Cerebral revascularization

Revascularization is the restoration of perfusion to a body part or organ that has suffered ischemia. It is typically accomplished by surgical means.

A vascular bypass (or vascular graft) is a surgical procedure performed to redirect blood flow in a region of the body. It is commonly performed due to inadequate blood flow (ischemia) and as a part of organ transplantation. In general, someone's own vein is the preferred graft material (or conduit) for a vascular bypass, but other materials such as ePTFE, dacron or a different person's vein (allograft) are also commonly used. Arteries can also be redirected and serve as vascular grafts. A surgeon sews the graft to the target vessel by hand using surgical suture, creating a surgical anastomosis.

see Direct Revascularization

see Indirect Revascularization

see Intracranial revascularization

see Intravenous thrombolysis

see Mechanical thrombectomy

Although first described in the setting of cervical neoplasms, cerebral revascularization was primarily developed for the prevention of stroke in chronic cerebral ischemia due to carotid artery stenosis. This practice flourished through the Superficial temporal artery to middle cerebral artery bypass (STA-MCA) bypass until it peaked in 1985, when the EC/IC Bypass Study Group 1)

The revascularization technique has remained to be indispensable for complex intracranial aneurysms. However, risk factors for low-flow related ischemic complications (LRICs) and neurological worsening (NW) have been less well documented.

A study demonstrated the clinical significance of revascularization surgery in childhood associated with a low incidence of asymptomatic microbleeds in adult patients with moyamoya disease. This indicates that a newly established bypass can reduce hemodynamic overstress 2).

see Carotid artery stenting

Intracranial revascularization surgeries are an effective treatment for moyamoya disease and other intracranial vascular obliterative diseases.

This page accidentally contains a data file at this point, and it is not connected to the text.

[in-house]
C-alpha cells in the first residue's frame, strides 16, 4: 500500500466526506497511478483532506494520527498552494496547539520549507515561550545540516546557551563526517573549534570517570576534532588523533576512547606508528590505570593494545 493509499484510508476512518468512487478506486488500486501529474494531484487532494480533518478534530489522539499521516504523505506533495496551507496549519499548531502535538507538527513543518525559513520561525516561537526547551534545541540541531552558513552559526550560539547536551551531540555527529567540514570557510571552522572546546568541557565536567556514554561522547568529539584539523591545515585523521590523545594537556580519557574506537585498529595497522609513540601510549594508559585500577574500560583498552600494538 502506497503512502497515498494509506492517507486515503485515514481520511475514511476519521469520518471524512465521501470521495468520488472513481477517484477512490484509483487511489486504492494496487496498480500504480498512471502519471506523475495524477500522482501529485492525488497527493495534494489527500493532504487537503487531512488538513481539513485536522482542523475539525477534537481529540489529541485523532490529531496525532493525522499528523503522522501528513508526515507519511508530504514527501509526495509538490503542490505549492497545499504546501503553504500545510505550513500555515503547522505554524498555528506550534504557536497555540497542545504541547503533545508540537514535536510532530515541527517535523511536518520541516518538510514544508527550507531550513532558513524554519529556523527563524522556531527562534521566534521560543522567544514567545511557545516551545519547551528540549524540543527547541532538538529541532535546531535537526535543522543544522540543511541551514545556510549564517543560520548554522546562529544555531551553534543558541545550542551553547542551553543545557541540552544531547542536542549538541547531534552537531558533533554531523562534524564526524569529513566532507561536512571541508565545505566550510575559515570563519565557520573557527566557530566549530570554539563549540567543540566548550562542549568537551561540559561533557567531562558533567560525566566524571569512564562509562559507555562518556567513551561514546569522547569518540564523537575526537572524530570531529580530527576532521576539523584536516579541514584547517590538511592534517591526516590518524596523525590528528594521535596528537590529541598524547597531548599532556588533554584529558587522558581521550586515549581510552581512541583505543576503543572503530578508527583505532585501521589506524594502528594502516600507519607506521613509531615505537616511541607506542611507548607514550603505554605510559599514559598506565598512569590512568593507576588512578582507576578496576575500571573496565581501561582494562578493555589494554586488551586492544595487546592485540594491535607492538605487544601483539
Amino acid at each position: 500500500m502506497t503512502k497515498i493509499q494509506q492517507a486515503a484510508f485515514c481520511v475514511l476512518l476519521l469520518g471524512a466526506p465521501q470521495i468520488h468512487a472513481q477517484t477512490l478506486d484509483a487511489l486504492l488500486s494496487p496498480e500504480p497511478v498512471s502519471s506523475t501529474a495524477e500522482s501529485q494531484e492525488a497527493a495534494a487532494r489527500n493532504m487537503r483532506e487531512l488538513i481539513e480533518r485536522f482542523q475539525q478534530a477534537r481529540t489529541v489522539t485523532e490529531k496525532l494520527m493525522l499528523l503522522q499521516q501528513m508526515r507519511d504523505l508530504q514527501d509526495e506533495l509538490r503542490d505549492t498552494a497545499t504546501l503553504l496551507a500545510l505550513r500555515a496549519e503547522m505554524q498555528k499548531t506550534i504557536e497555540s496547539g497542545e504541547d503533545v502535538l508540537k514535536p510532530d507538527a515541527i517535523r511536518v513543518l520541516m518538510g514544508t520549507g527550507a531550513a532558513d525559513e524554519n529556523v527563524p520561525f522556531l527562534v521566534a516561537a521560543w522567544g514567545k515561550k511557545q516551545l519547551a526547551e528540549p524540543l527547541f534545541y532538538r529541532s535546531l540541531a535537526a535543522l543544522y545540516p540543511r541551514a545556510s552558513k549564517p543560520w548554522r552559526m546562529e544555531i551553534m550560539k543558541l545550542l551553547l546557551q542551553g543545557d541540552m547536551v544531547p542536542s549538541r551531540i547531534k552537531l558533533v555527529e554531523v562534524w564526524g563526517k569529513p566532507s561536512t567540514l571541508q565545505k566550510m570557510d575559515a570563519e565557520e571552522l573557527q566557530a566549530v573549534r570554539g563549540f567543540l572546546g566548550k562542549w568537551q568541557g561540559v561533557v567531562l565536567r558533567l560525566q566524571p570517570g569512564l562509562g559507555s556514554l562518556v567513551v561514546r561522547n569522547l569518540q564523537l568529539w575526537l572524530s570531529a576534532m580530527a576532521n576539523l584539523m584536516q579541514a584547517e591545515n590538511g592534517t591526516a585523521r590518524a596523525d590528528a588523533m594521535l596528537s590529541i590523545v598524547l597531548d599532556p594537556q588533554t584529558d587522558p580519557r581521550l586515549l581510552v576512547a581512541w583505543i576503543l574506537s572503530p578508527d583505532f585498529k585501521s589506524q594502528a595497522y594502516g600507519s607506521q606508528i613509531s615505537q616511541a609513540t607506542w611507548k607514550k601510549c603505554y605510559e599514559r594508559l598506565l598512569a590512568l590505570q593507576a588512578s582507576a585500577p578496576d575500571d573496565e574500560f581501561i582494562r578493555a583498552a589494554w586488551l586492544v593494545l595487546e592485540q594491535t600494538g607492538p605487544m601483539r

The revascularization technique, including bypass created using the external carotid artery (ECA), radial artery (RA), and M2 portion of middle cerebral artery (MCA), has remained indispensable for treatment of complex aneurysms.

It remains unknown whether diameters of the RA, superficial temporal artery (STA), and C2 portion of the internal carotid artery (ICA) and intraoperative MCA blood pressure have influences on the outcome and the symptomatic watershed infarction (WI).

see Extra intracranial bypass surgery

Workshop on Basic Techniques of Microsurgery

Workshop on Cerebral Revascularization

Taking place at the General Hospital Vienna, Medical University of Vienna. Directors: A. Gruber, MD and G. Bavinzski, MD. Secretary: W.-T. Wang, MD; M. Millesi, MD

The Workshop on Basic Techniques will give you the necessary skills to handle OP-microscope and microsurgical instruments. You will also learn to perform different kinds of microsurgical anastomosis and nerve coaptations.

The program including hands-on sessions and video instructions will provide you with the best conditions to develop microsurgical skills. Short presentations on related topics will support your practical work.

The Workshop on Cerebral Revascularization is designed to increase the skills of already trained microsurgeons. Permanent development of microvascular surgery and endovascular technologies has increased the need for revascularization procedures.

After this workshop you will be able to perform microsurgical arterial anastomoses (in vitro and in alive animals) and experimental microvascular models. You will have knowledge about cerebral ischemia and learn different techniques of extraintracranial arterial bypass (including ELANA). Surgical cerebral revascularization and aneurysm management is also part of this workshop.

Special Features of the 2016 workshops: • Honoured guests:- Albert van der Zwan, ELANA- Alexandros Andreou, Hygeia Medical Center• Live Bypass Surgery and Animal Lab Training • Hands-on ELANA Training• Symposium “Cerebral Revascularization”

EC/IC Bypass Study Group. Failure of extracranial-intracranial arterial bypass to reduce the risk of ischemic stroke. Results of an international randomized trial. N Engl J Med. 1985 Nov 7;313(19):1191-200. doi: 10.1056/NEJM198511073131904. PMID: 2865674.
Yamao Y, Takahashi JC, Funaki T, Mineharu Y, Kikuchi T, Okada T, Togashi K, Miyamoto S. Revascularization surgery in childhood associated with a low incidence of microbleeds in adult moyamoya patients. World Neurosurg. 2019 Oct 4. pii: S1878-8750(19)32588-4. doi: 10.1016/j.wneu.2019.09.144. [Epub ahead of print] PubMed PMID: 31589987.
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